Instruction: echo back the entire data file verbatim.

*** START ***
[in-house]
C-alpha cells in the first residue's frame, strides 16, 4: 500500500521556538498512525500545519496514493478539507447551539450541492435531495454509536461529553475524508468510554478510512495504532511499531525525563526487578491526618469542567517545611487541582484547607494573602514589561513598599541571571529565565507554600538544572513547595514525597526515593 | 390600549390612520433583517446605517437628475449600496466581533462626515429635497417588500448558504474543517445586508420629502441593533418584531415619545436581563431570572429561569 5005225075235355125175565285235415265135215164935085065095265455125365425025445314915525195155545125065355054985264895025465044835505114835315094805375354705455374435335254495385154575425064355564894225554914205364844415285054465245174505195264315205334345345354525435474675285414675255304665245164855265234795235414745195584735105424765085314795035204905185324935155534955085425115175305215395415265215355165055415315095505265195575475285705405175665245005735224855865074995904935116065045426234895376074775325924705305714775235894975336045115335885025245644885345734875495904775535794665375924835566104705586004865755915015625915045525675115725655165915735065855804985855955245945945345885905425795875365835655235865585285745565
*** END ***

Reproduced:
[in-house]
C-alpha cells in the first residue's frame, strides 16, 4: 500500500521556538498512525500545519496514493478539507447551539450541492435531495454509536461529553475524508468510554478510512495504532511499531525525563526487578491526618469542567517545611487541582484547607494573602514589561513598599541571571529565565507554600538544572513547595514525597526515593 | 390600549390612520433583517446605517437628475449600496466581533462626515429635497417588500448558504474543517445586508420629502441593533418584531415619545436581563431570572429561569 5005225075235355125175565285235415265135215164935085065095265455125365425025445314915525195155545125065355054985264895025465044835505114835315094805375354705455374435335254495385154575425064355564894225554914205364844415285054465245174505195264315205334345345354525435474675285414675255304665245164855265234795235414745195584735105424765085314795035204905185324935155534955085425115175305215395415265215355165055415315095505265195575475285705405175665245005735224855865074995904935116065045426234895376074775325924705305714775235894975336045115335885025245644885345734875495904775535794665375924835566104705586004865755915015625915045525675115725655165915735065855804985855955245945945345885905425795875365835655235865585285745565